Aug

19

BarnfireIn an agricultural society this was akin to a financial heart attack, or at least a very large setback. Today it is still an event that causes great loss and trauma to livestock, goods, as well as property.

I bring this up in connection with speculation because I heard an interesting behavioral aphorism: "The horses escaped from the burning barn and then turned and ran back into the barn and perished". This was in reference to a dollar entry/exit and subsequent re-entry where a trading group was totally burned, but the point is why would smart animals (specs/traders) run back into a burning barn?

Lightning strikes, hay bale combustion, electrical and other reasons are the general causes for a barn fire. What happens to horses in barn fires is quite unpredictable. Some horses, once the doors are opened, just run out, some must be led out, but some willfully refuse to leave and are totally scared by the flames and smoke. These horses will need to have their eyes shielded so that they can be led out. Still this method does not work for some.

Also, the number of horses in the barn may influence the group behavior. If one begins to panic, they all might panic. If they can get free they may be able to get out, but others, even though able to get out, may just shut down and not run–this in turn influences others to stay. It's been said that entire packs have been rescued by the owners, unhurt and let out of the barn; the horses run to some other familiar area of the farm — and then re-panic and all run back to their known place of safety — right back into the fiery barn.

When a trader finds himself or herself in a burning barn, a trade that is totally blown up: a market crash experience, an exchange delay or closure, maybe an event after hours which is going to light things up like a gasoline fire the next day — how will that person react? The horse relies on the owner to help provide rescue; the trader must rely on gut, action plans or some other learned procedures in the event of a "trading fire". Do you know yourself? Are you the type of personality that needs your eyes covered (turn off all TV's) and then quietly follow a preset plan, trusting this to survive?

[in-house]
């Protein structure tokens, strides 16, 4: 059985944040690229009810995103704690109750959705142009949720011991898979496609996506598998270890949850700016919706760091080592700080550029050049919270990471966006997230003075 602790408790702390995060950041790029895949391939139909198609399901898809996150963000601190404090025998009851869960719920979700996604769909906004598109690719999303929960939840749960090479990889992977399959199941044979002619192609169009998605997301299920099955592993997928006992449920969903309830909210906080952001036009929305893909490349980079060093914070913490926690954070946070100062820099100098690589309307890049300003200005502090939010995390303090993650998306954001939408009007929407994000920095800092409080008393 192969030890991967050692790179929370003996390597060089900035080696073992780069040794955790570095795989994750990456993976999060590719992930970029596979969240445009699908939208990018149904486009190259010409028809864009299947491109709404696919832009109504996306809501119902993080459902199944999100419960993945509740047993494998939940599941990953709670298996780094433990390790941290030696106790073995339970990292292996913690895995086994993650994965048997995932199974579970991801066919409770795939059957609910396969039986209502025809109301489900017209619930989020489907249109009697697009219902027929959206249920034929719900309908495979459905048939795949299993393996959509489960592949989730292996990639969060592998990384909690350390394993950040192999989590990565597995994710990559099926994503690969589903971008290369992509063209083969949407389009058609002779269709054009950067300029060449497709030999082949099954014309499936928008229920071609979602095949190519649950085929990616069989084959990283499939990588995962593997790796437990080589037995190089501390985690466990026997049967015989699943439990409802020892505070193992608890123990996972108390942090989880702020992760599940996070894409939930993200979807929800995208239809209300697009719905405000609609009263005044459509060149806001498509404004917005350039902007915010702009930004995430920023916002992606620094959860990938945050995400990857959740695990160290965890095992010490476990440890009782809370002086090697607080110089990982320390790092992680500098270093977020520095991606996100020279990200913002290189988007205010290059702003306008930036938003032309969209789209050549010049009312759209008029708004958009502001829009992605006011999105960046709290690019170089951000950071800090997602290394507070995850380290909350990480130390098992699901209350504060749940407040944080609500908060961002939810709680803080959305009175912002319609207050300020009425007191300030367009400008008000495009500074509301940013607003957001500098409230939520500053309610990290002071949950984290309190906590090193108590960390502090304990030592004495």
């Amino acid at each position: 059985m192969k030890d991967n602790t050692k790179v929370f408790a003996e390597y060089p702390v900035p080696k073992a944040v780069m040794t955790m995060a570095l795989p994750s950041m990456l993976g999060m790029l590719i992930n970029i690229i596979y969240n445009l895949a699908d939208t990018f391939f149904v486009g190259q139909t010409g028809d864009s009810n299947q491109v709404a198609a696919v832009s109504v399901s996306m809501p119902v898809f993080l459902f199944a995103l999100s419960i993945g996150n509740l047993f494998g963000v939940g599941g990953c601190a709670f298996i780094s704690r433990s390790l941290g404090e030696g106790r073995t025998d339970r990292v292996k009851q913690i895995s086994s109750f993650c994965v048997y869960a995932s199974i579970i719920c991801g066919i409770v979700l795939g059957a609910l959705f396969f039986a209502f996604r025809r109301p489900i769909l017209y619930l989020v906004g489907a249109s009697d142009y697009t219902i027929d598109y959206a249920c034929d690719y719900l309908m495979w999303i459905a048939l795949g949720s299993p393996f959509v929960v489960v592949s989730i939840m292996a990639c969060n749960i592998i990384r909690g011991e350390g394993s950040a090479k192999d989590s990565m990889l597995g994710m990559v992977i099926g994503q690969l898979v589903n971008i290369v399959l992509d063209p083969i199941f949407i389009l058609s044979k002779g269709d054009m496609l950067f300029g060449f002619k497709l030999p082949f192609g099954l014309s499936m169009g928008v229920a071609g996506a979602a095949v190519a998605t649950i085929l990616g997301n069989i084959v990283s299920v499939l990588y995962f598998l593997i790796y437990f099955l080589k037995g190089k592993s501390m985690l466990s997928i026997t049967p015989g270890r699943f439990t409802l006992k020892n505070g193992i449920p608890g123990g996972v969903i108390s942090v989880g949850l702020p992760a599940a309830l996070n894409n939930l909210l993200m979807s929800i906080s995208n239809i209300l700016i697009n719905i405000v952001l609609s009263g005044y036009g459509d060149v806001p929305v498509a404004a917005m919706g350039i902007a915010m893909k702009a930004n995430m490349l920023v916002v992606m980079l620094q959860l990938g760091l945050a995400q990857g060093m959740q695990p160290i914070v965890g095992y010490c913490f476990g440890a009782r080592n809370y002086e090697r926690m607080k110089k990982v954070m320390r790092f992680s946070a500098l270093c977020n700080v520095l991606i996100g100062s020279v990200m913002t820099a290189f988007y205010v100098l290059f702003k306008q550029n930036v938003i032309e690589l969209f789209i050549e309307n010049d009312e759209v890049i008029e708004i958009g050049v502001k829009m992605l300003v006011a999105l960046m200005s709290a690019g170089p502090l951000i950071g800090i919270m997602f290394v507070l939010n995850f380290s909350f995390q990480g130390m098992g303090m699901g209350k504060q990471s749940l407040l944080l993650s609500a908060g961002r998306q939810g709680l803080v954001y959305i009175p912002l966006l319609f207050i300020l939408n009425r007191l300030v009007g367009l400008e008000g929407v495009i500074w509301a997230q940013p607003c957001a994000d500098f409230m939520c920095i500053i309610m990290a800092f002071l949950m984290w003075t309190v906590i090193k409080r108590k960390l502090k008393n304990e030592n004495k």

Seemingly the caregivers of the horses know their traits and behaviors and play to these during emergencies. The shy horse can be coaxed, the excitable one must be eye-shielded. Even then there is panic in the smoke. When panic hits, will the trader naturally cover all positions, buy treasuries and sit-and then upon some internal or external signal, reset with 50% positions, 200% long (but for only x amount of time), or some other volatility trade? Do traders know enough about their learned habits that they can determine not to run back to their trade of safety-can they tell if the barn is still aflame and its too soon to go there?

Regardless of what happens-horses that are in a burning atmosphere suffer a lot of internal damage and can develop disease later on and succumb to wasting effects from being in smoke. Likewise, after a trading fire its best to get yourself fully checked out, re-set your emergency strategy and go over the reasons why you were caught in a burning barn.

Note: Most livestock-killing barn fires occur at night.

Victor Niederhoffer remarks:

This beautiful post reminds me of one of the five things I learned from the Palindrome in our 16 years of very intimate connection: "don't try to make it back." Three of the other four were "always use two cans of tennis balls," "never marry a woman you wouldn't want to divorce," and "never trust anyone." He has a magnificent instinct for survival.


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